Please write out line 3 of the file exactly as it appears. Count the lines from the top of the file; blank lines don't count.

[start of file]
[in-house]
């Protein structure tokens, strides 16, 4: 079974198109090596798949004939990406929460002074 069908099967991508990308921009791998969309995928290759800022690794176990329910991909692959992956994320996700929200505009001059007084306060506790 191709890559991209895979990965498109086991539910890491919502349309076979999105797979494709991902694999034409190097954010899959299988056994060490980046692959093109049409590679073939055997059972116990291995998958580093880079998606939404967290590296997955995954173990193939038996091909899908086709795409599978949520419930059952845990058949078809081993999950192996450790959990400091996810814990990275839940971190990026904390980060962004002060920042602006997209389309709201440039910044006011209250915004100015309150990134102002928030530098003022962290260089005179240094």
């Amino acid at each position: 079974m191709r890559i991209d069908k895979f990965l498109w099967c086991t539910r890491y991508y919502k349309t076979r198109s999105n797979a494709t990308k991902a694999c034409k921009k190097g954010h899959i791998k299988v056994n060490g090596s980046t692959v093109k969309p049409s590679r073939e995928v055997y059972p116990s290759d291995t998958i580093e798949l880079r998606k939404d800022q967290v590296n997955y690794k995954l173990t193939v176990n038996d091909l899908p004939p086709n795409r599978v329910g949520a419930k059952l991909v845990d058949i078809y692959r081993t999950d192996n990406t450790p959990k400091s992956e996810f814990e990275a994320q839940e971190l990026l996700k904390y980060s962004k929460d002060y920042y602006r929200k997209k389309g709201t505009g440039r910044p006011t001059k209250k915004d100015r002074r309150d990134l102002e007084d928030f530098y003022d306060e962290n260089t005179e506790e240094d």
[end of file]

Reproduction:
């Amino acid at each position: 079974m191709r890559i991209d069908k895979f990965l498109w099967c086991t539910r890491y991508y919502k349309t076979r198109s999105n797979a494709t990308k991902a694999c034409k921009k190097g954010h899959i791998k299988v056994n060490g090596s980046t692959v093109k969309p049409s590679r073939e995928v055997y059972p116990s290759d291995t998958i580093e798949l880079r998606k939404d800022q967290v590296n997955y690794k995954l173990t193939v176990n038996d091909l899908p004939p086709n795409r599978v329910g949520a419930k059952l991909v845990d058949i078809y692959r081993t999950d192996n990406t450790p959990k400091s992956e996810f814990e990275a994320q839940e971190l990026l996700k904390y980060s962004k929460d002060y920042y602006r929200k997209k389309g709201t505009g440039r910044p006011t001059k209250k915004d100015r002074r309150d990134l102002e007084d928030f530098y003022d306060e962290n260089t005179e506790e240094d």